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The Dalai Lama, neuroscience (and a plug for meditation)

NPR : The Links Between the Dalai Lama and Neuroscience

Morning Edition's Jon Hamilton on The Dalai Lama's new-ish book and some controversy regarding his addressing a meeting of neuroscientists on the topic of meditation:

Richard Davidson, Ph.D., of the University of Wisconsin, is one of several scientists who will present research on meditation at the neuroscience meeting. He says there's nothing flaky about the idea of studying whether a mental activity like meditation alters the brain's circuitry.

"Most Americans now realize that if they go to the gym or exercise several times a week, they will observe systematic changes occurring in their body," Davidson says. Meditations, he explains, is "exercising the mind in a particular way."

Some small studies have suggested that meditating on compassion can affect parts of the brain associated with positive thoughts. The Dalai Lama's talk will discuss meditation as a way to promote well-being and compassion.

My own experiences with meditation are recent, relatively shallow, and would yield little to contribute to the world of science, but I do know it can bring remarkable effects -- even in fairly short-term use. Looking forward to seeing where it takes me, and I'm not surprised at all to hear anecdotes of its effect on thinking over longer-term practice.

I really love Jon Kabat-Zinn's Wherever You Go, There You Are (yeah, it's an unfortunate title), which is plain-spoken, readable, and makes a great case for the intrinsic value of trying to "be in the moment." A very approachable and inviting introduction to mindfulness -- even if you're the sort of person who thinks this stuff is just for goofy people from Northern California.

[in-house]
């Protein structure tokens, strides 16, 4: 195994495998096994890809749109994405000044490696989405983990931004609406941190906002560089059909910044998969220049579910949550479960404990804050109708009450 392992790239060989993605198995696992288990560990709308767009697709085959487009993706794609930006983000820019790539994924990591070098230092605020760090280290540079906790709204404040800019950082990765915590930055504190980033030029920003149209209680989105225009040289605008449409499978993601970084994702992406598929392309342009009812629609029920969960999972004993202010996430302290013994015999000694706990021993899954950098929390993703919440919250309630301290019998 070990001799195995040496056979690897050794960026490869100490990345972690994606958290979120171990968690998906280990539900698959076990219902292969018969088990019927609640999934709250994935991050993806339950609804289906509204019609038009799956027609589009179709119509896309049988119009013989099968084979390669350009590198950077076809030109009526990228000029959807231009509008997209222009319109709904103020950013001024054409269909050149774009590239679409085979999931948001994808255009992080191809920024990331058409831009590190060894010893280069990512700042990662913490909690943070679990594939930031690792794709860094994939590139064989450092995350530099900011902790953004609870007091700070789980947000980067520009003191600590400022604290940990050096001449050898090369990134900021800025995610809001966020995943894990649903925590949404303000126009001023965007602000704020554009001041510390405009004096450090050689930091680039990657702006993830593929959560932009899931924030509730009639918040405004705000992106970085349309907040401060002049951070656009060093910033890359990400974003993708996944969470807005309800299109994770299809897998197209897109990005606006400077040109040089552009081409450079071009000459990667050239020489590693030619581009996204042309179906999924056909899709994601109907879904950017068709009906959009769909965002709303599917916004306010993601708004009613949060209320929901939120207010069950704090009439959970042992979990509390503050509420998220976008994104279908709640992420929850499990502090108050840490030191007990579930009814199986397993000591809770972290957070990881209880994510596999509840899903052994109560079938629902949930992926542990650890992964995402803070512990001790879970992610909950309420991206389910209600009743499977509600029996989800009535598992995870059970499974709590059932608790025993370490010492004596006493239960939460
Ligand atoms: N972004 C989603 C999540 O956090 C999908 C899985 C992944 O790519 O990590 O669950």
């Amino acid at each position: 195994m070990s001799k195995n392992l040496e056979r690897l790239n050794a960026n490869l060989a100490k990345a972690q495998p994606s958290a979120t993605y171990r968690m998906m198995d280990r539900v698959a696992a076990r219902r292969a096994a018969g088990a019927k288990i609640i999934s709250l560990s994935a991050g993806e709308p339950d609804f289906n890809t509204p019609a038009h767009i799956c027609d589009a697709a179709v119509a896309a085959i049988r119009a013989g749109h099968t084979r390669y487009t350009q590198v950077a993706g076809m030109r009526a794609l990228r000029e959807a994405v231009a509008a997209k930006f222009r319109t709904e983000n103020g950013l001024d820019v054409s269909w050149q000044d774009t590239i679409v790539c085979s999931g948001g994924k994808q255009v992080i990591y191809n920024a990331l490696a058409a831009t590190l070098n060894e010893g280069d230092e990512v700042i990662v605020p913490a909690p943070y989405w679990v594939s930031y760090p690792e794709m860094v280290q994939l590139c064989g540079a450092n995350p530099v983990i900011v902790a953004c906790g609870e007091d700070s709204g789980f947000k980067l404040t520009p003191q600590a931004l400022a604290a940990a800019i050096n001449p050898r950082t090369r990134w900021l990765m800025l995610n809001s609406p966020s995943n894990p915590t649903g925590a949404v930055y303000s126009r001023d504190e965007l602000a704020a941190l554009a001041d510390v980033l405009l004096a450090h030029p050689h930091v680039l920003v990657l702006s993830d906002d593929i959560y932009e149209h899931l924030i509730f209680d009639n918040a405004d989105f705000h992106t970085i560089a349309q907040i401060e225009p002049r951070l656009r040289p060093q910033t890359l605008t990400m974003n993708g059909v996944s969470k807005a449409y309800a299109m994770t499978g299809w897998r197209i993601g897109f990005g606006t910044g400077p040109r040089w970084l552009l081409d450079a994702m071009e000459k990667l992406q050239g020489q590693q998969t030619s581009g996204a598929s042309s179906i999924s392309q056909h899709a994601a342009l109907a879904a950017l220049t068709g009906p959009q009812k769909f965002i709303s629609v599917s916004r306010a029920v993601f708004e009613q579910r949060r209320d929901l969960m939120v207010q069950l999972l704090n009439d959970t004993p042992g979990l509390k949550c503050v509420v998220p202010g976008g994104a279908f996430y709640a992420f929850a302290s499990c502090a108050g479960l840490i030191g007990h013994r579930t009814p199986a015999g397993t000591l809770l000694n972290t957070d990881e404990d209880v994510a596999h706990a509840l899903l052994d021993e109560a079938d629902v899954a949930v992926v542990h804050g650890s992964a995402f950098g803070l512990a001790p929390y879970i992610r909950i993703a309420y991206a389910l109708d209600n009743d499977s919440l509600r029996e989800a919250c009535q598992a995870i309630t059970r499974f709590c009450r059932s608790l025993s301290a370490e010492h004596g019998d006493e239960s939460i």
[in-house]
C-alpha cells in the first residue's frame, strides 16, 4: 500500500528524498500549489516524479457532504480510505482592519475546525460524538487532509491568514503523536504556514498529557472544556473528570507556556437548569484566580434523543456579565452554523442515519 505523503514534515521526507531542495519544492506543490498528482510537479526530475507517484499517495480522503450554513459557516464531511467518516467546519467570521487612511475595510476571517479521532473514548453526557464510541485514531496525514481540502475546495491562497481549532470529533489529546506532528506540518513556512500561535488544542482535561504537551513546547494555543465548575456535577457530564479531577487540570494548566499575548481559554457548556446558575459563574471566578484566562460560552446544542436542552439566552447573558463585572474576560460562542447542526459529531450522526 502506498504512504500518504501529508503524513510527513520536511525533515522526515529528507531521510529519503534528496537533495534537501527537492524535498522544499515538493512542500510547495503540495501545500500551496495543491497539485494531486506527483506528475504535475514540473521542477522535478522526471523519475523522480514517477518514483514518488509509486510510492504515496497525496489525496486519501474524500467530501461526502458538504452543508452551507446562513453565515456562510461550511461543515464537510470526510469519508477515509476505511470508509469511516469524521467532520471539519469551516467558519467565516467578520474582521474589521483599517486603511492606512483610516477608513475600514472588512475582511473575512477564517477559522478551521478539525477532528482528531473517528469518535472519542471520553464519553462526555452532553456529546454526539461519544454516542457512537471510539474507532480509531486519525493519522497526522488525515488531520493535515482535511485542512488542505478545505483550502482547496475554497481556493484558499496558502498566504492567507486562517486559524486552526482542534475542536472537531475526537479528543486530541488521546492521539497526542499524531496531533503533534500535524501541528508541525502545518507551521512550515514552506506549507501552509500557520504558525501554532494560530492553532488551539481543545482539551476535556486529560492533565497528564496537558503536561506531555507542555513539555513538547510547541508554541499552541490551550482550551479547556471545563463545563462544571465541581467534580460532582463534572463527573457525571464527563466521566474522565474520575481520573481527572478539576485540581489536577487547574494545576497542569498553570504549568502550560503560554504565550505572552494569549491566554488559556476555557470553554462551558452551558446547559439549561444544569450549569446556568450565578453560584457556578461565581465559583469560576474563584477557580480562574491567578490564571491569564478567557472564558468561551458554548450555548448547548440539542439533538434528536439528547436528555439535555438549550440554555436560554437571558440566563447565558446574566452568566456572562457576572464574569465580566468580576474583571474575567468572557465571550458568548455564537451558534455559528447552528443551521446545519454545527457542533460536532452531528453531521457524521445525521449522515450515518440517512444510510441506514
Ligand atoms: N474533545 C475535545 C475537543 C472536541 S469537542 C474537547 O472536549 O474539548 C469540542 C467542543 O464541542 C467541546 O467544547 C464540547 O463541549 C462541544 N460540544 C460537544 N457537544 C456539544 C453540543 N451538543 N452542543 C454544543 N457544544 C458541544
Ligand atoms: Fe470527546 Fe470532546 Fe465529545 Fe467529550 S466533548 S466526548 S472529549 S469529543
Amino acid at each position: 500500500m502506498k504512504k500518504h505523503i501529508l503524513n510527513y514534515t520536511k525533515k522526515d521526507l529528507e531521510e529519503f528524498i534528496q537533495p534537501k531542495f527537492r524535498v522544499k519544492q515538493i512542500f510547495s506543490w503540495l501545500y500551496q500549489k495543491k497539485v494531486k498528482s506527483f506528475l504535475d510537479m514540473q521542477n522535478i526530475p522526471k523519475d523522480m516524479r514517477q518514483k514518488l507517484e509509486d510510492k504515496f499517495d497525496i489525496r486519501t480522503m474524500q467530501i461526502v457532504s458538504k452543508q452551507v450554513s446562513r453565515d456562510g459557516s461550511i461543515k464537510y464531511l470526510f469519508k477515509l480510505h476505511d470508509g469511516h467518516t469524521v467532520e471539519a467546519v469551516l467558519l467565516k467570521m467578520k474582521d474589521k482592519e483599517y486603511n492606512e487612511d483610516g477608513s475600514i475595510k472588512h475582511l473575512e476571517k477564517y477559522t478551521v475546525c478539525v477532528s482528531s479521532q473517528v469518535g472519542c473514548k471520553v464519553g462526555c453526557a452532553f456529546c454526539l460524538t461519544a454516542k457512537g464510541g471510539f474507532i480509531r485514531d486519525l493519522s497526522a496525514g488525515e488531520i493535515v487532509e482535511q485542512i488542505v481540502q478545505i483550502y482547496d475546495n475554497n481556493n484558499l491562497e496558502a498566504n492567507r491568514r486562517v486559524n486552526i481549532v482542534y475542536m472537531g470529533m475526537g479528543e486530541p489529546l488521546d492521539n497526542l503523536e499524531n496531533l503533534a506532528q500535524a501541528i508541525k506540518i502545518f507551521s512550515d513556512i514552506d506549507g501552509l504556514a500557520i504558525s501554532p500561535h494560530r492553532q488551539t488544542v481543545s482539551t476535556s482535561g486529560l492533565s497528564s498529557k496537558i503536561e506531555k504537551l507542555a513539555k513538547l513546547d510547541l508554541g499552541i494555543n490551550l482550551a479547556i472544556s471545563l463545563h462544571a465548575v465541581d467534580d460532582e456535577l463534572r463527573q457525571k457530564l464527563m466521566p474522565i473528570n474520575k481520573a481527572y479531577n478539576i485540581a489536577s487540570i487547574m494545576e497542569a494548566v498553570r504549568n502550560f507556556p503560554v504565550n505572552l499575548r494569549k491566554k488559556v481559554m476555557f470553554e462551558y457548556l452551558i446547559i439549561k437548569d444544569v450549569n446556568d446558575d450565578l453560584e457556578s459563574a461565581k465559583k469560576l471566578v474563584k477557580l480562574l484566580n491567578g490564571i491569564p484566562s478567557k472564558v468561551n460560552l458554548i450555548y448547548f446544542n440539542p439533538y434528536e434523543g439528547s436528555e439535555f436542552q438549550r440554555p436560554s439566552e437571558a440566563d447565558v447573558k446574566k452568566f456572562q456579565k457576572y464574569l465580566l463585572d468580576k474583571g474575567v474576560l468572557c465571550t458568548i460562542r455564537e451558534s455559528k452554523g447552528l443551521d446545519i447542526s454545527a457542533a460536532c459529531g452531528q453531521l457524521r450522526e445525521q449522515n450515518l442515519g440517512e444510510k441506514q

For a free (and excellent) intro to give yourself the flavor of mindfulness meditation, start with "Mindfulness in Plain English."

eefa's picture

Hi, while I'm not a GTD...


while I'm not a GTD afficinado (yet!), I am trying (rather unsuccessfully I might add) to write PhD dissertaion which has been hanging over me for too long at this stage. arrrrrrrrghhhhhhhhhhhhhhhhhhh (sorry habitual uncontrolled dissertation-induced scream!!!)

I looked into minfulness and meditation as a means to calm myself - my thoughts were bombarding me in such a ramdom order that basically confusion was (and sometimes still is) the order of the day eveyday!! not exactly the frame of mind one needs for thesis-writing.

Anyway I came across Eknath Easwaran’s Eight Point Program - it's long and deatiled but was quite useful for me - as also have many of the posts here at 43F.

I haven't been meditating for long, but I do feel it has relaxed me a little and definitely made me think of my life as "now", as looking to the future or running from the past.

Also it helps me to think as my dissertation as hundreds of small things as opposed to one HUMUNGOUS task---I suppose "being in the moment" (I don;t eman that to sound trite..but somehow it does) and concetrating on one thing at a time forces me to pick one small thing to read and write on.

Anyway it might be good..maybe if merlin is willing to do a follow up to this post in a month or so, to see how people are getting on with mediation, and maybe we could answer each others questions?? ...of course I don't want to upset the GTD folks..but it's just a suggestion :-)





An Oblique Strategy:
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